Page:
Apprenticeships

Adaptation, Qualification and Orientation Contracts

Many young people in France look forward to starting work and learning a trade, and the vast majority who don’t go on to higher education enter an apprenticeship or another form of vocational training.

A strong emphasis is placed on training, and few school-leavers go directly into a job without it. It’s normal practice for those leaving school at 16 to attend a technical college or train as an apprentice. Most parents and students are acutely aware that academic qualifications and training are of paramount importance in obtaining a good job (or any job), and virtually every child is given the opportunity to study for a trade diploma or degree.

A French apprenticeship ( apprentissage) aims to give people aged between 16 and 26 who have completed compulsory schooling a general, theoretical and practical training, leading to a certificate of vocational or technological education at secondary or a higher level. The French apprenticeship scheme is recognised as one of the best in the world.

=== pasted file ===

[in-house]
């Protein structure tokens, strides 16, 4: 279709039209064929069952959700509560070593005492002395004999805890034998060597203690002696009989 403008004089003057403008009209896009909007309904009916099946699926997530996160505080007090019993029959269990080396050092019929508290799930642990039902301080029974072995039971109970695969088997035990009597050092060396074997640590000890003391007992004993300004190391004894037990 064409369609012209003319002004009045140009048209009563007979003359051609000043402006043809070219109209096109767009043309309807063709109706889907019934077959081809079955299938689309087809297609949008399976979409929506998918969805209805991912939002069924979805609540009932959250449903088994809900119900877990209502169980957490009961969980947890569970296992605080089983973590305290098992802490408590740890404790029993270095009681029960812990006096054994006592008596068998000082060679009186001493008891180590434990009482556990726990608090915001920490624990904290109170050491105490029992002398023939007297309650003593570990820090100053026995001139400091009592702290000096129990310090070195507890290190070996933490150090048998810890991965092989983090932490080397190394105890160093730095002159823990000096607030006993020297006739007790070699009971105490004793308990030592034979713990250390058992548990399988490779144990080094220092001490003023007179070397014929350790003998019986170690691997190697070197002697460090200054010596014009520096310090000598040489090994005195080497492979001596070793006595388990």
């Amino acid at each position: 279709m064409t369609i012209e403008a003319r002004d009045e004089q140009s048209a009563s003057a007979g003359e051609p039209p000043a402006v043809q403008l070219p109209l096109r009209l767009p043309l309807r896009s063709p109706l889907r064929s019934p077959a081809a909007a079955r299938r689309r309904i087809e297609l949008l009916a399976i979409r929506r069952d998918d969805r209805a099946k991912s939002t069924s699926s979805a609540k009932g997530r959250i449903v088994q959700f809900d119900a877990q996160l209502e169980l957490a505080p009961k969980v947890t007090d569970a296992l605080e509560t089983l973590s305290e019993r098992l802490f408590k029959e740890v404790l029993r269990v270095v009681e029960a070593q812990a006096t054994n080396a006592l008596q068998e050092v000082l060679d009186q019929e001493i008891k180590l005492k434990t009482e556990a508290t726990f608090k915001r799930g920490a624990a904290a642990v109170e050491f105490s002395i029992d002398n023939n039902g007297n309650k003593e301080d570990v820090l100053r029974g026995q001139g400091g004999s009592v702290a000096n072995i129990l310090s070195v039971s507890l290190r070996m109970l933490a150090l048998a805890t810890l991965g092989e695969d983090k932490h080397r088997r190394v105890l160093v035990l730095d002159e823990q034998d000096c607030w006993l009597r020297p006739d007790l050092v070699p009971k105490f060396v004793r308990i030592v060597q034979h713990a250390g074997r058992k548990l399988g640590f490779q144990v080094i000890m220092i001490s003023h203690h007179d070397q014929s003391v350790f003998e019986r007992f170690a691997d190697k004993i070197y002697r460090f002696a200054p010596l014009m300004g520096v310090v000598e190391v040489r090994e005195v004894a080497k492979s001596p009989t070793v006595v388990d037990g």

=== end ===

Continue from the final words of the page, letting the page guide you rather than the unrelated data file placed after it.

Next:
An apprenticeship is a combination of on-the-job training and further education, where one or two days per week (a minimum of 400 hours per year) are spent at an apprentice training centre ( centre de formation d’apprentis/CFA). An apprent­iceship lasts from one to three years, depending on the type of profession and the qualification sought.

It can be in almost any vocation from carpentry to hairdressing, in the private or public sector. School careers officers are available to advise parents and students on a choice of career. Employers pay a small salary that increases with age and experience, and also pay for apprenticeship schooling and possibly the cost of travel to and from school.

Other types of vocational training aimed principally at jobseekers ( demandeur d’emploi) include the following:

Further information about apprenticeships and vocational training can be obtained from a regional Direction du Travail, de l’Emploi et de la Formation Professionnelle, from Pole Emploi and from Centre d’Information et d’Orientation (CIO) offices. For the address of your local CIO office, contact your mairie.

This article is an extract from Living and working in France. Click here to get a copy now.


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